Before the Earth Froze (Written October 27, 2017)

Before the Earth Froze

Who can say when the tracks were made?
Some time before the earth froze, weeks,
months, or even years ago. The size
and depth of the impressions suggest

A heavy-set woman; not young.
The straight line of movement indicates
purpose; nothing haphazard. Until
almost the end, when the forest becomes
thicker and darker, and she loses

Her way, and lurches from side to side.
Perhaps, in the dark, she feared the animals
that she had heard so much about,
the wolves and the coyotes,
the snakes and the boars,

Or perhaps she simply grew tired
and would have liked to lie down,
rest a moment, and listen
to the birds in the trees
and the rustling of the leaves.

Did I know her? I thought I did,
because I loved her. But love is never
enough. She was alone, in her mind,
and had no reason to hope
it might be otherwise.

She had played along, as true as anyone,
but the end, she knew, was near,
when the wind and the rain would come
and wash away all remembrance.

Overextended (Written October 20, 2017)

Overextended

She sighs and straightens her back.
She’s taken on too much, again.
For more than an hour now
she’s been chopping, slicing, mixing,

Measuring, sifting, and stirring,
focused on what needs to be done,
rather than what she can do with some
semblance of enjoyment. The contraption
for peeling and coring apples malfunctions,

Digging too deep, cutting away too much
of the white, juicy flesh. The zucchini,
which had seemed so firm on the outside,
two mornings ago when she bought it,
is soft and mushy inside. The onion

Keeps slipping from her grasp
as she chops. The gas makes her eyes
water and sting. What else can go wrong,
she asks herself, when she cuts her finger,
in a careless moment. But she is not ready

To call for help. Once she makes up her mind
there’s very little that will get her to admit
defeat. She cleans the cut, stanches the wound,
and looks forward to sitting down at table,
when she’ll be able to present the hoped-for dish

To her guest, see the look of gratitude in his eyes,
and feel she’s done the best that she could,
which in the past, as she remembers it,
was all that anyone every wanted.

The Forest in Ruins (Written October 13, 2017)

The Forest in Ruins

I’ve found the card that she sent me
last Christmas, with a short note.
She was feeling much better, she said,
and hoped to be home in a few days.

A week at most. I wrote back,
though I knew it might not get there
in time. I told her about a dream
I’d had a couple of nights before,
in which she and I, along with ten others,

All from the same town, though strangers
to each other, were being led through
a tropical rain forest, where the foliage
was so thick, so lush, that not even the sun
could get through. The trees had dark green,

Oval-shaped leaves as big as elephant paws,
and red flowers of an intensity I had never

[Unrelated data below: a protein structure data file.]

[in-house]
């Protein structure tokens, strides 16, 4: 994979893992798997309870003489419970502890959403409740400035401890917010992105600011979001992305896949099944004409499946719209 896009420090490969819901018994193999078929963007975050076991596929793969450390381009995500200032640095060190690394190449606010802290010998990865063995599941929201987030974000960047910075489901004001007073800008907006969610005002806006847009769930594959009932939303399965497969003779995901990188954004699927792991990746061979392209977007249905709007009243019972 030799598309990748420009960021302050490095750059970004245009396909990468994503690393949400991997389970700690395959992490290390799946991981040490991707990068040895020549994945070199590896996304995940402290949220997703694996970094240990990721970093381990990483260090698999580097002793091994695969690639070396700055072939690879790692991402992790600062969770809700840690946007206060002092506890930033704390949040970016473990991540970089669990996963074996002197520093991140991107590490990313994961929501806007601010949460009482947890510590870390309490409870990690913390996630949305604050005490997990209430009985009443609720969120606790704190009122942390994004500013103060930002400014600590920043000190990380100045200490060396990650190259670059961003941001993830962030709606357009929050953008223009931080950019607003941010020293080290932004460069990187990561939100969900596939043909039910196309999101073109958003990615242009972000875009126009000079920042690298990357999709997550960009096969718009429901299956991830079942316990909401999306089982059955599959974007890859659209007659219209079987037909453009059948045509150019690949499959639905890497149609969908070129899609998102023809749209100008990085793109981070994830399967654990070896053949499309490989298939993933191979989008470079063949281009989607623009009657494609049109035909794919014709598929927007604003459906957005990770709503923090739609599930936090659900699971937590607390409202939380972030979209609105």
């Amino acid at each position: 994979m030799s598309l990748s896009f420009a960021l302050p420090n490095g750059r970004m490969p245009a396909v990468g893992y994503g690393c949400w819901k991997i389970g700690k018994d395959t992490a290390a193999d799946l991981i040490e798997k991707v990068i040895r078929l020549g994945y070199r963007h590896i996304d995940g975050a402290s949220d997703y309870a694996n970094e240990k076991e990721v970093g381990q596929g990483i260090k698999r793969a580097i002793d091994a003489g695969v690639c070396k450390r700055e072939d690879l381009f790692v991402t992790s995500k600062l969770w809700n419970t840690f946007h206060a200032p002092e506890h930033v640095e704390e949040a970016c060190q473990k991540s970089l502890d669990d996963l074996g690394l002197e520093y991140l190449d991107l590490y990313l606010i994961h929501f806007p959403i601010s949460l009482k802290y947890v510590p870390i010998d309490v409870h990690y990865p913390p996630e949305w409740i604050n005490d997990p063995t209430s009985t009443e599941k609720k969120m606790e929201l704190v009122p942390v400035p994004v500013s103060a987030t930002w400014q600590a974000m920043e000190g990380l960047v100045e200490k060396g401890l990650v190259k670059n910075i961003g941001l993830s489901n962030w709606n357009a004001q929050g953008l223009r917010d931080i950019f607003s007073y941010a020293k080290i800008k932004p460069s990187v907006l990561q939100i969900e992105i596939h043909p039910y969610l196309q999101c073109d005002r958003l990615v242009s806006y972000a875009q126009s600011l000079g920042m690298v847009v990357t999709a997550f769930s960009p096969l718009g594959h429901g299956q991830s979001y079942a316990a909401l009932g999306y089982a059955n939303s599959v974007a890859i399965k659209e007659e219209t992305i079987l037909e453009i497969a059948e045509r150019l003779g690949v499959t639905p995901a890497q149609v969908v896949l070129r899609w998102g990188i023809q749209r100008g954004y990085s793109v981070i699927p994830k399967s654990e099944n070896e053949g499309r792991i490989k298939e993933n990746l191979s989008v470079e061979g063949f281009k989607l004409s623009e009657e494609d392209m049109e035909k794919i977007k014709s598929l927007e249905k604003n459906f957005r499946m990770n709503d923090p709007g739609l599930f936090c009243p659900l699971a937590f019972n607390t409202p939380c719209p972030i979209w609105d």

seen before. Parrots, perched high in the trees,
called to us in a language we could almost
understand. We let the others go ahead,

While we fell back, held by the beauty
all around us. At a fork in the road we turned
left instead of right, as the others had done.
We wanted to be alone. A few hundred yards
brought us to where a wall had been built,

Made of old wooden beams, to block the way.
Yellow police tape warned us to stay out.
But as there was no one to stop us, we skirted
the wall, through the thorny underbrush,
we were so curious to see what was

On the other side, like children who,
blindfolded, try to guess what will be revealed.
What we found, though, was a forest in ruins,
the trees stripped of their leaves,
many limbs ripped off and scattered

Everywhere, at odd angles to each other,
some standing almost straight up, impaled
in the earth by the force of the wind.
The animals had all fled or been killed.
Squirrel monkeys lay curled on the ground,

As if waiting to be born. Parrots
had been blown from their perches
and killed. Flies buzzed around the bodies.
There seemed to be no end to the devastation.
We turned and followed the path back,

The way we had come in. The sun beat down
very hard on our heads. The least spark, we knew,
could set everything on fire. It seemed we would never
get to the place where we had begun.

The Word (Written October 6, 2017)

The Word

Be patient, he reminds himself.
Patient. Give her a chance,
she’s trying as hard as she can,
though the word she’s looking for

Stubbornly refuses to reveal itself,
digging ever deeper into its
hiding place, the way some fish
dig ever deeper into the dirt
at the bottom of the sea.

Sometimes, when all else fails,
they drive to the mall,
which used to annoy him
but now, through her eyes,
he sees as a chance to get out,

Meet people, and feel again
that life is good, no matter
what she believes or doesn’t believe.
Life is more than she was
prepared to settle for,

More than television,
more than mystery novels,
more than long hours
lying in bed, or sitting
at the kitchen table, brooding.

If she doesn’t speak her mind,
nobody will know what she thinks
or what she feels. To find
the word, let it go.

Her Own Way (Written September 29, 2017)

Her Own Way

Her coat streaked with rain,
her shoes caked in mud,
her hair plastered to her skull,
where has she been,

And why has she come back?
She wanted to be left alone,
to make her own way,
her own mistakes,
and not always play

By somebody else’s rules,
which, in any case, never made
much sense, to her mind,
though she went along with them,
until now, so as not

To create a stir. Blend in,
she told herself. Remain calm.
What she really wanted
was to disappear into the woodwork,
the way a grasshopper, sensing danger,

Will disappear into the weeds,
or a bird, in a split second,
will dart into the trees.
The distance between here and there
is the distance between life and death.

I’m lost, she moans,
and will not listen to reason.
To argue with her
is to commit treason.